This week at Mommy & Me support group, our therapist shared the single-most important factor in raising successful children. Can you guess? It’s not enrichment education, healthy diet, effective discipline, attachment practices, or any of the usual suspects. The single most important factor is self-reflective parenting. When she said it, I thought, “Yea. Obvious.”
Why? Children learn from what they observe. When they observe consistent self-reflection, they will themselves become self-reflective. So, what she’s really saying is, “The most successful people are self-reflective.” While I’ve never put it in those terms before, I have known and believed this to be true for some time.
We all have a vision for what we believe is the best version of ourselves. I know what “Super Bethany” looks like: she is compassionate, joyful, giving, disciplined with a fair dose of chill, and physically healthy. On my daily journey to be Super Bethany, I have to do a lot of course correcting. If I’m missing the part of me that checks in, reflects, learns, and makes adjustments, I will never get on track.
People who love yoga all love it for the same reason. We say it allows us to quiet our minds, connect, breathe, give back to ourselves, or go with the flow. Regardless of the words we use, what we mean is: yoga allows us the space to self-reflect in a positive, nurturing, supportive environment. The breath encourages us to slow our pace. The postures elicit stress-reducing hormones to make our bodies feel better. The additional elements – the comforting studios and beautifully scented oils, the zen space without clutter or confusion, the 60 minutes with no distraction – these keep the whole experience non-threatening.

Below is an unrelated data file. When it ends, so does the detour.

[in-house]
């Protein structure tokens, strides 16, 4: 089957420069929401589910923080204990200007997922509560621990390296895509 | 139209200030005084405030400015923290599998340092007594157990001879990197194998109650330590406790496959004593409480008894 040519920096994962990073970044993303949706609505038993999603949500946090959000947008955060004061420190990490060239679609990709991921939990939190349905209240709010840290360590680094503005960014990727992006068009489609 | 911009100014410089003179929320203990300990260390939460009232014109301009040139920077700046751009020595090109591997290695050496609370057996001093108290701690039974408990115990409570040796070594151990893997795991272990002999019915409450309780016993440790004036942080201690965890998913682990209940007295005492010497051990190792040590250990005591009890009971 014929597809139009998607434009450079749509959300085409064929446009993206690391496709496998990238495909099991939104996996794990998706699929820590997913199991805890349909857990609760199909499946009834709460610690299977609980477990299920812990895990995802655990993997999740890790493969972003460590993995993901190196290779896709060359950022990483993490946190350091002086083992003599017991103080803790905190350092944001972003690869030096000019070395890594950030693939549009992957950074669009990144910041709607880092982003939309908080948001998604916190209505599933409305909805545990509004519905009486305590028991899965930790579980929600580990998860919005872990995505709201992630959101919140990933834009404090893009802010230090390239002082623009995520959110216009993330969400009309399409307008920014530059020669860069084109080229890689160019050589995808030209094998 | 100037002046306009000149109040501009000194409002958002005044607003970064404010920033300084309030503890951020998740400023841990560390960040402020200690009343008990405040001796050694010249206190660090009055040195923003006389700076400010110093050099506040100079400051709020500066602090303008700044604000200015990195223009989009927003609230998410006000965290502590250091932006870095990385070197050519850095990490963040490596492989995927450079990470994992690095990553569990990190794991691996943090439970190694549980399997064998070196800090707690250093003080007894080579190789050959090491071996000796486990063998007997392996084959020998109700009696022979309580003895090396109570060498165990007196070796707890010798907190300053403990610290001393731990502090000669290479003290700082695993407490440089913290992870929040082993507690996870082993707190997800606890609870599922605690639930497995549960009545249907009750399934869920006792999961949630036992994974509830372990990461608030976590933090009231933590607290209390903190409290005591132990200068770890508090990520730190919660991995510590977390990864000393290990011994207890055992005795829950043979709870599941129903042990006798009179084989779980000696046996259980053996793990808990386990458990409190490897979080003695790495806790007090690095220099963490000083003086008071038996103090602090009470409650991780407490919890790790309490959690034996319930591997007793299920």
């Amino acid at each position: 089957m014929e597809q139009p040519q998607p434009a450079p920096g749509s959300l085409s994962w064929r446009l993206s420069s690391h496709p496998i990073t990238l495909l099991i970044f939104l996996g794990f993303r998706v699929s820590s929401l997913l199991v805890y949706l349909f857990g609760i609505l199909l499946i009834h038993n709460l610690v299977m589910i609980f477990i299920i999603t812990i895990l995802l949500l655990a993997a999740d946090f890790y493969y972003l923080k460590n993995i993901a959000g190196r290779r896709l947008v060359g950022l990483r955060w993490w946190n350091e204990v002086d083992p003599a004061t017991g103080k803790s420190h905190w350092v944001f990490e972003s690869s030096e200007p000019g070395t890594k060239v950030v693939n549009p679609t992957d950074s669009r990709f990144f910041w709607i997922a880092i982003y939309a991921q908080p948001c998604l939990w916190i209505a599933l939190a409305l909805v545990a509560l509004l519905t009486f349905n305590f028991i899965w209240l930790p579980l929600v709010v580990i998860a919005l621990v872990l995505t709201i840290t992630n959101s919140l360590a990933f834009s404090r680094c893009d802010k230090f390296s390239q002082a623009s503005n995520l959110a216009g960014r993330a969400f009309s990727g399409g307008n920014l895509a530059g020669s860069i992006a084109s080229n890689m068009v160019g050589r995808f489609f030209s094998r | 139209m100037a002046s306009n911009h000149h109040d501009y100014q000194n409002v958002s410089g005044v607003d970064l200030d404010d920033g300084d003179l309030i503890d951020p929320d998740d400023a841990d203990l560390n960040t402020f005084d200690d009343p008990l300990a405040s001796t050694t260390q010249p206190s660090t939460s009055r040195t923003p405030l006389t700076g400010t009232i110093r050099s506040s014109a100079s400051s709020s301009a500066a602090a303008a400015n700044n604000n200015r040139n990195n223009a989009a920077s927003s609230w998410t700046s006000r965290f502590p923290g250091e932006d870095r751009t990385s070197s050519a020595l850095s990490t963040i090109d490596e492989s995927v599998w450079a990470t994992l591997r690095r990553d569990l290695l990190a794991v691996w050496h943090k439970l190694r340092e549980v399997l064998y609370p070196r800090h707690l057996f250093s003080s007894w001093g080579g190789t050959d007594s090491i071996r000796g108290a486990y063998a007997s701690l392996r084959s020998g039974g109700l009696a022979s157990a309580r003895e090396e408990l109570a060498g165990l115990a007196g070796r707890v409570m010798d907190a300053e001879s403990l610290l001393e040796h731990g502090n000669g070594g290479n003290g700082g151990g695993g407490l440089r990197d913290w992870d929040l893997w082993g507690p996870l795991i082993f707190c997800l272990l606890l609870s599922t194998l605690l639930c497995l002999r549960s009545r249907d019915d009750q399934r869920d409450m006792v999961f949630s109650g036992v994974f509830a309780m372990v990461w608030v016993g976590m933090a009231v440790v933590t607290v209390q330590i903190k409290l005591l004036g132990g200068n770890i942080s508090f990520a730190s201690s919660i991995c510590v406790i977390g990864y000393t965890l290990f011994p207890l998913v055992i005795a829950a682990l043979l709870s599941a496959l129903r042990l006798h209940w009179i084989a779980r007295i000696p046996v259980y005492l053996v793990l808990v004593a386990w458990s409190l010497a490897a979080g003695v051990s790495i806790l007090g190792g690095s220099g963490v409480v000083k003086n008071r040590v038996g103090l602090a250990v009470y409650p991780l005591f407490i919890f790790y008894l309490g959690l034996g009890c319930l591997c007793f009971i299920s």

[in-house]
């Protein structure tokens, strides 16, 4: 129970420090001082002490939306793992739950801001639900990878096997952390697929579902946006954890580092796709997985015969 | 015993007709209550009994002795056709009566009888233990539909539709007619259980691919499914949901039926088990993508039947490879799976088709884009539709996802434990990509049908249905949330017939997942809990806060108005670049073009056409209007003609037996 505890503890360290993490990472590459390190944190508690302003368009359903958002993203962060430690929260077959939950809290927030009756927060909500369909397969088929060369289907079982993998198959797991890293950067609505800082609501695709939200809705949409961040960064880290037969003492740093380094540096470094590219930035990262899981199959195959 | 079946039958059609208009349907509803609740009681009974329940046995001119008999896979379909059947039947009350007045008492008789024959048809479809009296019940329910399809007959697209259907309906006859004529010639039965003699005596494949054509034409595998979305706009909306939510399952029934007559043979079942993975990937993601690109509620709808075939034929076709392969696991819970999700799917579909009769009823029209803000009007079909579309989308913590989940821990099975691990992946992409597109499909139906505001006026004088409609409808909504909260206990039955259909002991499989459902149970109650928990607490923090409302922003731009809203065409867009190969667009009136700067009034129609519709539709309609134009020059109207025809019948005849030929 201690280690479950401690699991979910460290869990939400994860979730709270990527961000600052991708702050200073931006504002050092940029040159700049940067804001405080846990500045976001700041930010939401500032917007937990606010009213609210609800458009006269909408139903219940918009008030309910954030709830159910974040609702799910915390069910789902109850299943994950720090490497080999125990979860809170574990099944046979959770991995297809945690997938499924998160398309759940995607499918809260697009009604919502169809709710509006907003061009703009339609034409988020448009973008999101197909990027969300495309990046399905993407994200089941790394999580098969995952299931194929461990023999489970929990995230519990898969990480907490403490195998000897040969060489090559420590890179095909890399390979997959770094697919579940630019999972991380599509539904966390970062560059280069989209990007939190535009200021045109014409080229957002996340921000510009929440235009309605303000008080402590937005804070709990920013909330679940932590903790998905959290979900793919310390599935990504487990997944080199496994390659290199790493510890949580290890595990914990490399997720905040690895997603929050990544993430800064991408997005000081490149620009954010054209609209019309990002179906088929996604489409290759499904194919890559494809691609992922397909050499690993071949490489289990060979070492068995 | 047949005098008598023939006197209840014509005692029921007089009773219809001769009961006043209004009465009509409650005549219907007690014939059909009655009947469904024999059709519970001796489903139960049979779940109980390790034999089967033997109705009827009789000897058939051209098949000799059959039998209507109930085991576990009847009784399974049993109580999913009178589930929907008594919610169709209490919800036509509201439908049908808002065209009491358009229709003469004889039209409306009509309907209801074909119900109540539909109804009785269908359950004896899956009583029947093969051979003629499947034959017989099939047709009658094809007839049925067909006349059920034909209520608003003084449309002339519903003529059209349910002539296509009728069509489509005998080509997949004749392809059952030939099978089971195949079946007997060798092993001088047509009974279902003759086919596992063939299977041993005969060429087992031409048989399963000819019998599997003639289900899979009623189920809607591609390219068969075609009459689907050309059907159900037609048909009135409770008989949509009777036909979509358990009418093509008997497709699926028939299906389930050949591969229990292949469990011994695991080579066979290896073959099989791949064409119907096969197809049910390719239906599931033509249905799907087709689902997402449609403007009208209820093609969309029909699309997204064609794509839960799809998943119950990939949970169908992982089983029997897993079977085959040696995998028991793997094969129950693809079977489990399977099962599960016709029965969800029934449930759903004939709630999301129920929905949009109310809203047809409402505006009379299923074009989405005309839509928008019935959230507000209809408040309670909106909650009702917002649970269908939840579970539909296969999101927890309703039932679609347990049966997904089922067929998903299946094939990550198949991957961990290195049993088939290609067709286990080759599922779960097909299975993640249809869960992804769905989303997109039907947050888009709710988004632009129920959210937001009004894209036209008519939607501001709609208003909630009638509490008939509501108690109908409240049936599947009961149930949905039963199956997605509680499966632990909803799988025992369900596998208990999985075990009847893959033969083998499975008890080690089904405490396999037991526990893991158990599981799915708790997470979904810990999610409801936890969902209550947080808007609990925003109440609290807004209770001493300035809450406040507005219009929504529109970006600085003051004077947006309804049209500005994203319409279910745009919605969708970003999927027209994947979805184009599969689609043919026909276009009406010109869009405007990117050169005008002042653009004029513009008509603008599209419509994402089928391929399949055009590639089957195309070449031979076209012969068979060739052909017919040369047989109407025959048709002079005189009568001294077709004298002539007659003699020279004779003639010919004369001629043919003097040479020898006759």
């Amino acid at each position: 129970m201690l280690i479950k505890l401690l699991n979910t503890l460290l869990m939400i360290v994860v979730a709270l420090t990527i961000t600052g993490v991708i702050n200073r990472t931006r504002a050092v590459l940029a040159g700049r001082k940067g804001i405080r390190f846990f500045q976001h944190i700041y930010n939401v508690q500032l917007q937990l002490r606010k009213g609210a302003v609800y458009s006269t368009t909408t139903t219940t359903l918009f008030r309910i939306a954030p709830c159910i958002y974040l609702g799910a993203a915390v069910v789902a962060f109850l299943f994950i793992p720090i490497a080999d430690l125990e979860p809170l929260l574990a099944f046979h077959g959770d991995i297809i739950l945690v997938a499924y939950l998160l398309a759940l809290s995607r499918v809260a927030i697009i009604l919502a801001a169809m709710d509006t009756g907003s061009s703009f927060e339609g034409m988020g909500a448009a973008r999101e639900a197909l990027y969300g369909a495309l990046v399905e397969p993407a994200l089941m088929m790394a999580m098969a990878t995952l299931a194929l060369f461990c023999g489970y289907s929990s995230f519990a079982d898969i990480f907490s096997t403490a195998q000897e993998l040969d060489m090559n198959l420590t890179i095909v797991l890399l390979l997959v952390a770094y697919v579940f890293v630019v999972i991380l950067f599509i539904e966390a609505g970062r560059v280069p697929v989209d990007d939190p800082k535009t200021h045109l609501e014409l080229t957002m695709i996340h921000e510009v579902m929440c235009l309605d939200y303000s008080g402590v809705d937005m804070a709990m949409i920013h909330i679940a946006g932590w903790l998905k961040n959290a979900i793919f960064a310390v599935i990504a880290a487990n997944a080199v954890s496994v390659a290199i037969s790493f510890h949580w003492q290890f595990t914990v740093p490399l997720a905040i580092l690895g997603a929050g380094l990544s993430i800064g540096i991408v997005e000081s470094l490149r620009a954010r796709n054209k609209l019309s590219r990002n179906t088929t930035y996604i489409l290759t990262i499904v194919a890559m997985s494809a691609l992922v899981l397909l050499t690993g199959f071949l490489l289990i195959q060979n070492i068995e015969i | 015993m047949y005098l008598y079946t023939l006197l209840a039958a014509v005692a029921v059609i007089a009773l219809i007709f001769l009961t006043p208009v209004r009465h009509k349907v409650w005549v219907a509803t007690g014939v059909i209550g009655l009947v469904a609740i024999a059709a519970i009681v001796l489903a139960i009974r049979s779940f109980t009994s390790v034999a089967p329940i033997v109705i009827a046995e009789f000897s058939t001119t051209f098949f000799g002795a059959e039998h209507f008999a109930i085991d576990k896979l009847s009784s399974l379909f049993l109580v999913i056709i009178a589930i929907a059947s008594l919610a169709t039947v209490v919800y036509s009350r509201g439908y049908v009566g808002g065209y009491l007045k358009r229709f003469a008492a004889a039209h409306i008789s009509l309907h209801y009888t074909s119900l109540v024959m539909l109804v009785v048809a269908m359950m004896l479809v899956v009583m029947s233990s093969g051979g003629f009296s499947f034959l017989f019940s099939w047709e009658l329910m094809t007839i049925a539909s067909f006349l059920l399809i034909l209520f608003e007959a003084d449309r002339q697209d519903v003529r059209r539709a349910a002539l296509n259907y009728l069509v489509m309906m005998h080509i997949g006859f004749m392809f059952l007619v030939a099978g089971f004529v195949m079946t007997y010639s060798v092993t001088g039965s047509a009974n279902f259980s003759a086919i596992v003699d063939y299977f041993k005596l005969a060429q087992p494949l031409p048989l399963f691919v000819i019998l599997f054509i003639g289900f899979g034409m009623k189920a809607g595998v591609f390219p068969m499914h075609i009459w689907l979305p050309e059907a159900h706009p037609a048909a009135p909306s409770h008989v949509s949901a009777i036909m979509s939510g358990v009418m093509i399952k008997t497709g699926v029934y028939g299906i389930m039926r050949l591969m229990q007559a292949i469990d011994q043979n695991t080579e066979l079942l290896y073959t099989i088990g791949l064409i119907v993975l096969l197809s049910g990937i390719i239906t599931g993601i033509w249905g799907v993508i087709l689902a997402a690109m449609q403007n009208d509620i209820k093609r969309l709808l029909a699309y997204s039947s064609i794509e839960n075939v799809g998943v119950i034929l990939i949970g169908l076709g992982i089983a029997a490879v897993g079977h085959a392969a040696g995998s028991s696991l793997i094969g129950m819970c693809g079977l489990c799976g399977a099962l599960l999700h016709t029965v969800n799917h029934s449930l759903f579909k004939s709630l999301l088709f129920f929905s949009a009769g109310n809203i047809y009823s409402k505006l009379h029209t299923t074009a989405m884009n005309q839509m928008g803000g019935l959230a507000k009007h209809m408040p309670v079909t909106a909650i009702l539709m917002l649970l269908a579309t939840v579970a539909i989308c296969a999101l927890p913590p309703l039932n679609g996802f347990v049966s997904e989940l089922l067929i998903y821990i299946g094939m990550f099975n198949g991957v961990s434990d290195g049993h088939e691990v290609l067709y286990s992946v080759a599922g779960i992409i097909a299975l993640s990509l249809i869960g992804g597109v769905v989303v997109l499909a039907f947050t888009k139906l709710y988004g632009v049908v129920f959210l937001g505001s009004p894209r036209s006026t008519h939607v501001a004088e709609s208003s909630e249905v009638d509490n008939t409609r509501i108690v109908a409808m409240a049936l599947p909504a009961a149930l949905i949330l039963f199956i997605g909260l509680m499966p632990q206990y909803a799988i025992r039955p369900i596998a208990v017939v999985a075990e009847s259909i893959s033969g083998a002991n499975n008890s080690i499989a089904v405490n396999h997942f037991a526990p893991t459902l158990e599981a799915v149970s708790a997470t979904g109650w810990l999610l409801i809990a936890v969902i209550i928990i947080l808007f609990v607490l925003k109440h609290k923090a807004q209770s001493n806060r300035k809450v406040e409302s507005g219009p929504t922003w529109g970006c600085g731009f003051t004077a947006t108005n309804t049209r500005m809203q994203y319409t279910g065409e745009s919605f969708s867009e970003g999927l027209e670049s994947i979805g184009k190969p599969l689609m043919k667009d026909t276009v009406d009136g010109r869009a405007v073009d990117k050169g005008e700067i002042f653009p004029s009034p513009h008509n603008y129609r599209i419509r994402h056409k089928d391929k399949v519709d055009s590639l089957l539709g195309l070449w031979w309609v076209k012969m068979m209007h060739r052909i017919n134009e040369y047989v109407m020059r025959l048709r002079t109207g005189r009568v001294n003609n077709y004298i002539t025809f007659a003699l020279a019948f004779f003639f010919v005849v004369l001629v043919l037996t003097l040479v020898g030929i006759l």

I’ve been practicing yoga for over a decade now, and I always knew it worked. I’ve spent countless hours reading the why; I love to know how the neuroscience of yoga builds a better brain, how the transmitters and hormones are scientifically shown to make me feel better, how sleep patterns and stress patterns and back pain and knee pain and everything can get better.
But, I’ve never felt it so simply and clearly. Yoga works because it helps me to reflect on me. I’m lucky I found yoga before I found my way to motherhood. My daughter will be luckier, because she will find yoga before she finds her way to high school. My mother just recently found yoga, and it’s helping her as she finds her way to retirement. We can all be better through yoga. Yoga works!